Cracking the Diversity Nut in Big Law

Photograph by Theodore Anderson/Getty Images

Making Big Law look more like the rest of America, ethnically speaking, has long been a source of anxiety within the profession. Last night I had a chance to visit with 150 or so high-powered attorneys, most of them African American, to discuss this touchy issue. The fourth annual Lawyers Forum put on by a commendable group called the Council of Urban Professionals provided stimulating conversation, reason for hope, and, inevitably, a bitter sprinkling of frustrations.

In case you’re wondering, I was a token “white dude,” as one of my dinner companions put it, and the council invited me to moderate a panel. For the obligatory group photo, one of the organizers explained: “You can be our diversity.” That felt a little awkward, but I took it in the spirit (I’m pretty sure) it was intended.

Minority lawyers are making slow—very slow—progress integrating the ranks of corporate legal departments. Asian Americans and Hispanics are advancing more quickly than blacks, according to the Minority Corporate Counsel Association. The story at law firms is not as encouraging. Four percent of firm associates are African American, according to the most recent data from the National Association for Law Placement. Something happens on the way up the ladder, however, as only 1.7 percent of law firm partners are black. “Are African-American Attorneys Losing Ground?” one blogger for Vault career website plausibly asks.

Instead of programmatic solutions to minority underrepresentation, the evening’s discussion illuminated individual tales of achievement: models for consideration and possible emulation. The main attractions were two extraordinary African American women. Michele Coleman Mayes described a career that has taken her from the U.S. Justice Department through the ranks of various corporate legal departments, culminating in her role as executive vice president and general counsel at Allstate. She left that position in 2012, when she became vice president and top in-house lawyer for the prestigious New York Public Library. Teri Plummer McClure got her start at law firms before ascending swiftly at United Parcel Service, where she now heads the package-delivery giant’s legal, compliance, and communications departments.

How’d they do it?

First of all, they rose because they worked their butts off. McClure told an endearing story from her days as a young law firm associate when she responded half-heartedly to what seemed like a boring and onerous assignment. She had to double back under the skeptical eye of a partner. She made that mistake just once, she said, and today describes herself as an über-demanding, detail-obsessed taskmaster.

Mayes had her own tale of not getting a promotion she thought she deserved and zoning out when her then-boss explained the reasons she wasn’t quite ready. Listen to the criticism, she learned, even if you disagree with it. That same boss later got behind her, and she has long since left him in the dust, careerwise.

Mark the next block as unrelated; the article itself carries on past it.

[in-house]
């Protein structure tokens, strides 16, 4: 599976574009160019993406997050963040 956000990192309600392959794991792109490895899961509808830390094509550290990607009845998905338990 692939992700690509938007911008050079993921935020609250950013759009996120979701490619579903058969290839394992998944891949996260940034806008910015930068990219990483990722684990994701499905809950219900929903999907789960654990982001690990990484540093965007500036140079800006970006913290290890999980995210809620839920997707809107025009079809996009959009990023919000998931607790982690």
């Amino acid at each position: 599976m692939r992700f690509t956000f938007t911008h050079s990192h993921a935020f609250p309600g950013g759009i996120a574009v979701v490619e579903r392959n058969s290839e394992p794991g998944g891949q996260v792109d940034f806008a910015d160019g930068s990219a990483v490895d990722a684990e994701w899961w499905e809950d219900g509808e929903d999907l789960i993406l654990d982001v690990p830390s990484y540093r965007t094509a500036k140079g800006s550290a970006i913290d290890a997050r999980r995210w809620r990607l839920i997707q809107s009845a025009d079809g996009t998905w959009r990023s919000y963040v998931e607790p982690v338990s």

A second lesson McClure and Mayes imparted had to do with information. One cannot rise within an organization—corporation, law firm, or traveling circus—without understanding who’s on the rise, who’s on the decline, what the customers are saying, and so forth. It is an open secret in the legal world that minority lawyers are far more often victims of being out of the loop than they are targets of old-fashioned, explicit racism. Get in the loop, McClure and Mayes instructed.

McClure told of attending the daily 7:30 a.m. cafeteria breakfast that’s a tradition for top executives at UPS’s Atlanta headquarters. She does so even when she’s not really in the mood for grits at that hour, let alone a rehash of last night’s pro sports highlights. In between game scores, though, she has found that her colleagues exchange critical intelligence about market conditions and incipient projects. Some of that information never makes it into formal memos.

Mayes recounted that at one stage in her career, more senior male colleagues repaired to a favorite steakhouse whenever they celebrated “making their numbers.” Well, she’s a vegetarian and could think of a lot of other ways to mark a good quarter that would not involve a long evening of alcohol and sirloin. But off to the steakhouse she went—that’s where the information was.

McClure and Mayes reserved some raised eyebrows and veiled negativity for the every-man-for-himself environment that characterizes many major law firms. On the whole, McClure noted, corporations promote an ethos of solidarity and common purpose—one she has found more congenial to doing legal work. She indicated a diminishing amount of patience for the law firms that seem to operate on a business model of maximizing their UPS billings in a frenzied dash for partner profits. It struck me that there were lessons in these comments, not just for minority lawyers on their way up, but also for a legal industry gripped by instability and uncertainty.

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